• Biochemist. Biochemists study the chemistry of biology and research everything from disease to pharmaceuticals to genetic modification of crops.
  • Developmental biologist. Developmental biologists study the birthing process of an animal from fertilization through birth.
  • Epidemiologist. Epidemiologists study the occurrence and transmission of disease within a population.
  • Forester. Foresters work with forest areas to best manage their resources.
  • Horticulturist. Horticulturists work with garden and orchard plants to improve quality and increase yields.
  • Marine biologist. Marine biologists study plant and animal life in the ocean.
  • Mycologist. Mycologists study fungi to determine which are harmful, and which are helpful, to humans and other animals.
  • Nutritionist. Nutritionists advise individuals, families, and communities on healthy eating.
  • Pharmacologist. Pharmacologists develop or improve drugs and medicine.


Sydney, New South Wales,
Macquarie University

Macquarie provides a welcoming home to over 11,000 students from more than 100 countries. With support from application to graduation, and a leading English language school on-campus, Macquarie will help you transition to Australian university life& ...

View 1 Programs

Plattsburgh, NY,
United States

A medium-sized, 4-year, public liberal arts college and teachers college/college of education. This coed college is located in a large town in a suburban setting and is primarily a residential campus. It offers certificate, bachelor's and master ...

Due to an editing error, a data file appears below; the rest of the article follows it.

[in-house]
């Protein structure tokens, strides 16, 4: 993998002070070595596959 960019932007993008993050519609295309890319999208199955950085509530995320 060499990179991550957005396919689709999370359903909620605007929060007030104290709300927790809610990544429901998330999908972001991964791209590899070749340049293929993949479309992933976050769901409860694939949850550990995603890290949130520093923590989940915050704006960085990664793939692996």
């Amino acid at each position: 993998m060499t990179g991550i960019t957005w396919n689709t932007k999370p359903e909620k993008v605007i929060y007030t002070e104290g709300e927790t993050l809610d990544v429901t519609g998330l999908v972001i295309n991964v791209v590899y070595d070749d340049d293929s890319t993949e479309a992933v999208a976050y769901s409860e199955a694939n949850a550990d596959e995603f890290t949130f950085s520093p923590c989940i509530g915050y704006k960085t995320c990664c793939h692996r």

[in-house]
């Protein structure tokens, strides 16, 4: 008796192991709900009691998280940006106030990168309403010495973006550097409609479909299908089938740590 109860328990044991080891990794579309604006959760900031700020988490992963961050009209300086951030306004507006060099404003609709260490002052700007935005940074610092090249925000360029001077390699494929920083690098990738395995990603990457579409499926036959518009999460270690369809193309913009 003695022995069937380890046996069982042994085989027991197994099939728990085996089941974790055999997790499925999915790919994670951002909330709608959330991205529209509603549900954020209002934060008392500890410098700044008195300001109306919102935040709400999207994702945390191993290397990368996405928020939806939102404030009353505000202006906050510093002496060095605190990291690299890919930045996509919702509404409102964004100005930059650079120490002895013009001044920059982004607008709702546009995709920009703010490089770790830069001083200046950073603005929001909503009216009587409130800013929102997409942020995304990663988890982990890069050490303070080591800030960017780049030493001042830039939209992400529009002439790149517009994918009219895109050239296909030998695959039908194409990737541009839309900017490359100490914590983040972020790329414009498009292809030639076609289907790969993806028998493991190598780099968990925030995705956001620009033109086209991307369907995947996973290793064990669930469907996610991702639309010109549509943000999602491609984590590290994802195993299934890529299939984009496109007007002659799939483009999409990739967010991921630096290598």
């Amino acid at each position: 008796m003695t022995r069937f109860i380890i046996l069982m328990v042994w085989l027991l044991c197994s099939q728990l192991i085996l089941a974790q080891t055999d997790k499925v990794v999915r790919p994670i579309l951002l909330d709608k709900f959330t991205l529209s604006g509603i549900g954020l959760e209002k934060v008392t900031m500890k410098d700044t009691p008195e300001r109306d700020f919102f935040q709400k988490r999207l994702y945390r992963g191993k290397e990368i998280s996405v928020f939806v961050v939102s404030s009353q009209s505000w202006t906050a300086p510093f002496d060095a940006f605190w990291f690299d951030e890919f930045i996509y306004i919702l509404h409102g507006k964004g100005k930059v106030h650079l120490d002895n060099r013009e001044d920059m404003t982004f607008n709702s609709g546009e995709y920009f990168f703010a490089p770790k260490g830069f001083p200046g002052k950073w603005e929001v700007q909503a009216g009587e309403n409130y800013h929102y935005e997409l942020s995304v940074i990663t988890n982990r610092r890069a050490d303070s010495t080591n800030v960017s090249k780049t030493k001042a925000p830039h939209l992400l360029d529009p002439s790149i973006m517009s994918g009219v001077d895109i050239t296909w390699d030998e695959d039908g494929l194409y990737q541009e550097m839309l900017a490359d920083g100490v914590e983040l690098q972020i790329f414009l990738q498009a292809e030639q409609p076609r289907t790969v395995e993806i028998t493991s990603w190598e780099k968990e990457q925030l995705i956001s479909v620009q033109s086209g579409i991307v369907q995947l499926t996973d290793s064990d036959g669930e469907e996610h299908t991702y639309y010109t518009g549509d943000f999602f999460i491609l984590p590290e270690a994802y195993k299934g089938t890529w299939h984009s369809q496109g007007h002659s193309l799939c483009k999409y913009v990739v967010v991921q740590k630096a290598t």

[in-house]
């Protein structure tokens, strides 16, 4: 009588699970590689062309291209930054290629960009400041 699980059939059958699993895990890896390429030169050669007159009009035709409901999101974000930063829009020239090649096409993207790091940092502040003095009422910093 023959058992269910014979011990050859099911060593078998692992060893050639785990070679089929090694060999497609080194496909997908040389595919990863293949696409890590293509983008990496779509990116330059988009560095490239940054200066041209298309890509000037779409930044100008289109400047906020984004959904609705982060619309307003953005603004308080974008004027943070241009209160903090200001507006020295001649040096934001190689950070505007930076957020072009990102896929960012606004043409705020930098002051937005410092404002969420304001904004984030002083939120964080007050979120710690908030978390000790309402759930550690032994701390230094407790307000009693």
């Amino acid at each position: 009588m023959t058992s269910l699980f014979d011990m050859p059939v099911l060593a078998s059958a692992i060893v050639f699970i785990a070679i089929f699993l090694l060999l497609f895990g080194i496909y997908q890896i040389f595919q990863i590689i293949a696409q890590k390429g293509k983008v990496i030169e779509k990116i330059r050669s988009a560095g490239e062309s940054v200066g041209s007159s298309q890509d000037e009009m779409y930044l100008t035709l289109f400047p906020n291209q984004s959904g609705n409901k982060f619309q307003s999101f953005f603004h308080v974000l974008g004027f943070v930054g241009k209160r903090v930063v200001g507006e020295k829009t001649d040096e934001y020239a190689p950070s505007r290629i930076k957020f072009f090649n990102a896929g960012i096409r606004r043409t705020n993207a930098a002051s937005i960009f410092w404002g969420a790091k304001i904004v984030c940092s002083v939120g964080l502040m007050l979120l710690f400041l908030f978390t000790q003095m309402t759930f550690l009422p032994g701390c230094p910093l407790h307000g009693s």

View 1 Programs

Bradford, Yorkshire,
University of Bradford

The University of Bradford (informally Bradford University) is a public, plate glass university located in the city of Bradford, West Yorkshire, England. The university received its Royal Charter in 1966, making it the 40th university to be created ...

View 1 Programs

Edinburgh, Scotland,
Heriot-Watt University

Heriot-Watt University is one of the most culturally diverse centres of study in the UK. The University has a cosmopolitan mix of European and international students with about one third of students coming from countries outside the UK. The 2009 Sun ...

View 1 Programs

Allendale, MI,
United States
Grand Valley State University

A large, 4-year, public university. This coed college is located in a large town in a suburban setting and is primarily a residential campus. It offers certificate, bachelor's, master's and doctoral degrees.

Unique facilitie ...

View 1 Programs

Erie, PA,
United States
Gannon University

A medium-sized, 4-year, private university. This coed college is located in a small city in an urban setting and is primarily a residential campus. It offers certificate, associate, bachelor's, master's and doctoral degrees.
Unique F ...

View 1 Programs

Leicester, ,
United Kingdom
University of Leicester

Leicester is ranked in the top 2% of universities in the world by the QS World University rankings 2010. In the league tables published by UK national newspapers, the University is ranked 17th by The Guardian and The Times University Guide ...

View 1 Programs

, Devon,
University of Exeter

The University of Exeter traces its origins to schools and colleges established in the nineteenth century as a result of the energies and visions of individual educational reformers and philanthropists in the South West of England.  In 1955 the ...

View 1 Programs

Belfast, Ireland,
Queen's University of Belfast, The

Queen's University is a member of the Russell Group of the UK's 20 leading research-intensive universities, which includes Oxford and Cambridge. It combines an international academic reputation as a leader in innovation and education with an ...

View 1 Programs

Dayton, OH,
United States
Wright State University

A medium-sized, 4-year, public university. This coed college is located in a small city in a suburban setting and is primarily a commuter campus. It offers associate, bachelor's, master's and doctoral degrees.

Unique Facilit ...

View 1 Programs